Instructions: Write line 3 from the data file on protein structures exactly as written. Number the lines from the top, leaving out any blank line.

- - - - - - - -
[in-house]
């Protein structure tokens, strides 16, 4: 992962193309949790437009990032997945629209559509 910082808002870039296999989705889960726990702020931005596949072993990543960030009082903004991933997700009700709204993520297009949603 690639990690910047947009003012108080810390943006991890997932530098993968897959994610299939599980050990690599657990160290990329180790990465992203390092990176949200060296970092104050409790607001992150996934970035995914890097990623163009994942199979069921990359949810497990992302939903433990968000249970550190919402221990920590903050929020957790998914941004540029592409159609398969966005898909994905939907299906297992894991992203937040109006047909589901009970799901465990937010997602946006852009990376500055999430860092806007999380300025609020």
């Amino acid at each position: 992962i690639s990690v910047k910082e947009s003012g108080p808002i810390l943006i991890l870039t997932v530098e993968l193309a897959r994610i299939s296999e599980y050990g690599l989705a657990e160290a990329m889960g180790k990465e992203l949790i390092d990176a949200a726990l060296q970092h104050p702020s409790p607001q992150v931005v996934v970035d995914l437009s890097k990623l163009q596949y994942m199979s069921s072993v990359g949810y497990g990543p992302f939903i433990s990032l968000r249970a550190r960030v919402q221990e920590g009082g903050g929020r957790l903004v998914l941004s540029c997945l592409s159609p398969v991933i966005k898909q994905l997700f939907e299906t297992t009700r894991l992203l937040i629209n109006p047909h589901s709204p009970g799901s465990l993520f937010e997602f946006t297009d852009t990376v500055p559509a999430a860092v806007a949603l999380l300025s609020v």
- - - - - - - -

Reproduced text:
């Amino acid at each position: 992962i690639s990690v910047k910082e947009s003012g108080p808002i810390l943006i991890l870039t997932v530098e993968l193309a897959r994610i299939s296999e599980y050990g690599l989705a657990e160290a990329m889960g180790k990465e992203l949790i390092d990176a949200a726990l060296q970092h104050p702020s409790p607001q992150v931005v996934v970035d995914l437009s890097k990623l163009q596949y994942m199979s069921s072993v990359g949810y497990g990543p992302f939903i433990s990032l968000r249970a550190r960030v919402q221990e920590g009082g903050g929020r957790l903004v998914l941004s540029c997945l592409s159609p398969v991933i966005k898909q994905l997700f939907e299906t297992t009700r894991l992203l937040i629209n109006p047909h589901s709204p009970g799901s465990l993520f937010e997602f946006t297009d852009t990376v500055p559509a999430a860092v806007a949603l999380l300025s609020v």